Hello to all who have kept up with this series. I hope you’re enjoying getting into a regular journal habit. You can always go back to any month and re-do the questions in any order, of course.
September’s journaling theme is “memories.” The memory faculty is one of our most important ones because the information we store away and retrieve from time to time influences our present behaviors and future actions. Memory helps us with all our relationships, learning, personal identity, and more. We have both short-term and long-term memory and they function differently. Working memory — where we manipulate and process stored information — is separate and useful in fields like cognitive psychology, neuropsychology, and neuroscience.
Memories matter because they remind us of the sum of what has made us. They can function as both a way to escape the present as well as to spur us to a different future. The best memories are also, often, the ones that engage all our senses.
And, of course, memories aren’t static things. They evolve in our minds as time goes on. Sometimes, they fade for a while and then come back sharper than ever. Even when we think we’re fully in the present, our senses are experiencing that present based on deeply-coded memories of how they should respond. So they are more than mere, idle nostalgia — they are living, breathing entities affecting our lives on an ongoing basis.
For writers, particularly, memory isn’t simply about ourselves. It is also about memories of other people, places, things, etc., that we try to then recreate — with or without embellishments — using words. Easier said than done, of course.
The questions below are more for limbering up the memory muscles. Free-write as much as you can. Go off on tangents from memories to ideas to opinions to fantasies. The goal is to use the memory simply as a starting point for making something more out of it rather than simply wallowing in it. That’s not too productive even if it may be a bit of fun.
Enjoy. [Note: As usual, the questions are not necessarily in any strict order.]
1/ For each decade of your life, list out the most important memory you have.
2/ For each of the listed memories, write a few words on why it means so much to you.
3/ Describe a memory you have that others tend to remember differently.
4/ Describe a shared memory with others that you mostly remember differently.
5/ Describe a memory that you do not remember at all but others in your life insist it happened.
6/ In general, with the memories that stay with you the longest, what are the common features/aspects? Places? People? Activities? Emotions? Words?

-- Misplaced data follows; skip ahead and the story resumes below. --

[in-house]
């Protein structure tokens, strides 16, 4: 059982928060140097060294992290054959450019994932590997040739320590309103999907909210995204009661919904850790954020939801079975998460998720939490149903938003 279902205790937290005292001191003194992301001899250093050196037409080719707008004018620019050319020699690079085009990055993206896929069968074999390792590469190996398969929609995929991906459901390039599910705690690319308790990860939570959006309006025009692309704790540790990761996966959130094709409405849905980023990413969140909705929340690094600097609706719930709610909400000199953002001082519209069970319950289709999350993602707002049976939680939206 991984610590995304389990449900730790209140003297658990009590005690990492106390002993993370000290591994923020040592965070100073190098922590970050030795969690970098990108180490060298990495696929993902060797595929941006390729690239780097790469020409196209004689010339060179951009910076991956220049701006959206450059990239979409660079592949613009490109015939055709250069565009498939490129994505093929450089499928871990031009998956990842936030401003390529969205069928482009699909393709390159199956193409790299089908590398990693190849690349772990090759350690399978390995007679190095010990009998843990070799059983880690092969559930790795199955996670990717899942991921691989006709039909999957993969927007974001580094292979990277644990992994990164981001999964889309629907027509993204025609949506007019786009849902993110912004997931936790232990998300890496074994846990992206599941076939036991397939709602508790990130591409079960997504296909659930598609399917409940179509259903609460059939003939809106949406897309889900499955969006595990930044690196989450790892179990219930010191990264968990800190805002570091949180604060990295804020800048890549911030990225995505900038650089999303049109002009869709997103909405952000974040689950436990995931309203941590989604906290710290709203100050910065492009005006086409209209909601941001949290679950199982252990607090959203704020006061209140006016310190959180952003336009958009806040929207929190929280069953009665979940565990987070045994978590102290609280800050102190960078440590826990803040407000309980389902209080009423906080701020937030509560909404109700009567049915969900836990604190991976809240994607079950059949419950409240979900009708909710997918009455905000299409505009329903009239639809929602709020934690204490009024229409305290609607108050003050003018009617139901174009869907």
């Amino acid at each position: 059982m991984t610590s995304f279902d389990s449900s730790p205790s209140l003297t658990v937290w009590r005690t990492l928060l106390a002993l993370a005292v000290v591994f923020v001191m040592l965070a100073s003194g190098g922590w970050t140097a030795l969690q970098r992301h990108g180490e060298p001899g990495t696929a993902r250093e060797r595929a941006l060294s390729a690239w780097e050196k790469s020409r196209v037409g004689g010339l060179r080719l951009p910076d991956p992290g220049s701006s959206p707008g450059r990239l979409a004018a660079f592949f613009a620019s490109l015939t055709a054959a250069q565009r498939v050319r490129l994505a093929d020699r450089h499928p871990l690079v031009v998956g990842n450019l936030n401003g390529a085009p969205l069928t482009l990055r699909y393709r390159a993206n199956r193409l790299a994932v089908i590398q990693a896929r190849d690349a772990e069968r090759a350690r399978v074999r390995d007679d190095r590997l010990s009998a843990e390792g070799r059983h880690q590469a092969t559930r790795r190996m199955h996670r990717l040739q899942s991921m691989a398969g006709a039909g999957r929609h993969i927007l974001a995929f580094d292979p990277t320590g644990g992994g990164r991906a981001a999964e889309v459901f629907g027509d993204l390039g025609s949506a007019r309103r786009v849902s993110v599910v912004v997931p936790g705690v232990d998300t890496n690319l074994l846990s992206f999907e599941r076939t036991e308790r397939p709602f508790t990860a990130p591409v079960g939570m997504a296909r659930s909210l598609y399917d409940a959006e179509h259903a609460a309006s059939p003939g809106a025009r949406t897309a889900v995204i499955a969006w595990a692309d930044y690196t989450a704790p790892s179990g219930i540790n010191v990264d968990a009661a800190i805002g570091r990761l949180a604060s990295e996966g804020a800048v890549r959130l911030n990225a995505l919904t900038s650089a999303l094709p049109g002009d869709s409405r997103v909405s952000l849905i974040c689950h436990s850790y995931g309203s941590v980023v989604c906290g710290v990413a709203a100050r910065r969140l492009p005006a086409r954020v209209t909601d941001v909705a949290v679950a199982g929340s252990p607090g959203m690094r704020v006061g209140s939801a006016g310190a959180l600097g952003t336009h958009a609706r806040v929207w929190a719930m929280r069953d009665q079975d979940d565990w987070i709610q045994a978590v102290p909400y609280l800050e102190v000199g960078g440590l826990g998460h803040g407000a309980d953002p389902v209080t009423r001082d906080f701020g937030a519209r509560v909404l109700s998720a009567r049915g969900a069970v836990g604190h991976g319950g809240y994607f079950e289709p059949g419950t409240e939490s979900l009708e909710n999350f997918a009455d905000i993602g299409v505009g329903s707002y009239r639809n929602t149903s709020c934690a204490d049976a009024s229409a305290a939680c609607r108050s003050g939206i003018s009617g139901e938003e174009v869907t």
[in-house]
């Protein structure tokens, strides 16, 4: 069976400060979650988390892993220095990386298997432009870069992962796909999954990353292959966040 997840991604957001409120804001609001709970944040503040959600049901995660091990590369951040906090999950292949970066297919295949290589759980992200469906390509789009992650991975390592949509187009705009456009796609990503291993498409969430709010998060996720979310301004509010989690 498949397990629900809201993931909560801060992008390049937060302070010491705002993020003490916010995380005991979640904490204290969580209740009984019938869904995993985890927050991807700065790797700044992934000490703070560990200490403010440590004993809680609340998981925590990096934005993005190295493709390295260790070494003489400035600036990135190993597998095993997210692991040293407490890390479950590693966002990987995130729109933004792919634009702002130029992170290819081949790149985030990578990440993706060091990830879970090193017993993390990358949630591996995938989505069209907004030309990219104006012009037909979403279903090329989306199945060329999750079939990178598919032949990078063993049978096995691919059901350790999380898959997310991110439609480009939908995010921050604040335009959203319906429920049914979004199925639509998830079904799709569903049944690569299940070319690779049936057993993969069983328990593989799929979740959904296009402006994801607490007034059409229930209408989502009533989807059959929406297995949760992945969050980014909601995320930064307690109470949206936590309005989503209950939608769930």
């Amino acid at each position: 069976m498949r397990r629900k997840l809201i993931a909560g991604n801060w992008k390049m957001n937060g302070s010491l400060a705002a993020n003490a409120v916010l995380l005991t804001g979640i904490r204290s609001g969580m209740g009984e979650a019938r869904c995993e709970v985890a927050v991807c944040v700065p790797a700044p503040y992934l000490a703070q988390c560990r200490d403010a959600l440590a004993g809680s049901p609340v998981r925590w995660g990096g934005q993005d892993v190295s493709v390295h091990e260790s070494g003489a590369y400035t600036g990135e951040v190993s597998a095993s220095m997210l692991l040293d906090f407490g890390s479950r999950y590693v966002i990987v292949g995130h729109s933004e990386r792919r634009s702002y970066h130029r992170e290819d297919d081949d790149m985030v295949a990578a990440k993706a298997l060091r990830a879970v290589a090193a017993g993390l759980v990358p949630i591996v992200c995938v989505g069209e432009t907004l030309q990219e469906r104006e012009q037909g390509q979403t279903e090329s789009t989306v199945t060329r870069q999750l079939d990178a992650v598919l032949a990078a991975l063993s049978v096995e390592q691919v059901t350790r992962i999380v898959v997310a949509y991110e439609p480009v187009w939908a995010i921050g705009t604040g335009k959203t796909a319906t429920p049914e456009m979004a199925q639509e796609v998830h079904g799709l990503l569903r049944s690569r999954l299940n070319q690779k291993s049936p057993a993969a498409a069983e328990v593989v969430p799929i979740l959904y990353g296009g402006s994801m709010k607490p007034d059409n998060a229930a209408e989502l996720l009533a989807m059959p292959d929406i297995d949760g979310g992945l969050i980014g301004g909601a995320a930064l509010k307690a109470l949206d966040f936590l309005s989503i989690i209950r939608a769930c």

7/ Describe a memory that you’d rather forget.
8/ If you could relive a particular memory all over again, which one would it be, why, and would you change anything?
9/ Typically, what triggers memories for you? Being with friends/family who remind you? Writing about them? Seeing old photos? Sensory triggers?
10/ What are some things you do to preserve memories?
11/ What interests you most about other people’s memories?
12/ What bores you most about other people’s memories?
13/ If you could hold on to one memory for your entire life, what would that be?
14/ Go back to your earliest memory and describe it as best you can.
15/ Think about your favorite pleasure — could be reading, eating, sex, walking, whatever. Now describe of your favorite memory associated with that pleasure.
16/ What is the one memory-story that your family likes to repeatedly tell about you?
17/ What is the one memory-story that you wish your family would tell about you instead of the above?
18/ Describe an unforgettable memory someone else has shared with you about themselves (not about you.)
19/ If you could pass on certain memories to the next generation, which ones would they be?
20/ What are the memories you would most like to create next and why?
21/ Describe a favorite school-related memory.
22/ Describe a favorite work-related memory.
23/ Describe a favorite book-related memory.
24/ Describe your first falling-in-love memory.
25/ Describe a memory of the most surreal experience you’ve ever had.
26/ Describe an illness-related memory.
27/ Describe a death-related memory.
28/ Describe an accomplishment-related memory.
29/ Describe a favorite memory of a loved person who is no longer in your life.
30/ Describe a memory of a socio-cultural or historical or political event that you can never forget.
Let’s end with a couple of quotes about memories:
You see that life will become a thing made of holes. Absences. Losses. Things that were there and are no longer. And you realise, too, that you have to grow around and between the gaps, though you can put your hand out to where things were and feel that tense, shining dullness of the space where the memories are.
― Helen Macdonald, H is for Hawk
And this is about remembering what happened to others. It’s actually a Judaic prayer and included in one of Primo Levi’s memoirs. You can read more here.
You who live safe
In your warm houses,
You who find, returning in the evening,
Hot food and friendly faces:
Consider if this is a man
Who works in the mud
Who does not know peace
Who fights for a scrap of bread
Who dies because of a yes or a no.
Consider if this is a woman,
Without hair and without name
With no more strength to remember,
Her eyes empty and her womb cold
Like a frog in winter.
Meditate that this came about:
I commend these words to you.
Carve them in your hearts
At home, in the street,
Going to bed, rising;
Repeat them to your children,
Or may your house fall apart,
May illness impede you,
May your children turn their faces from you.
― Primo Levi, If This Is A Man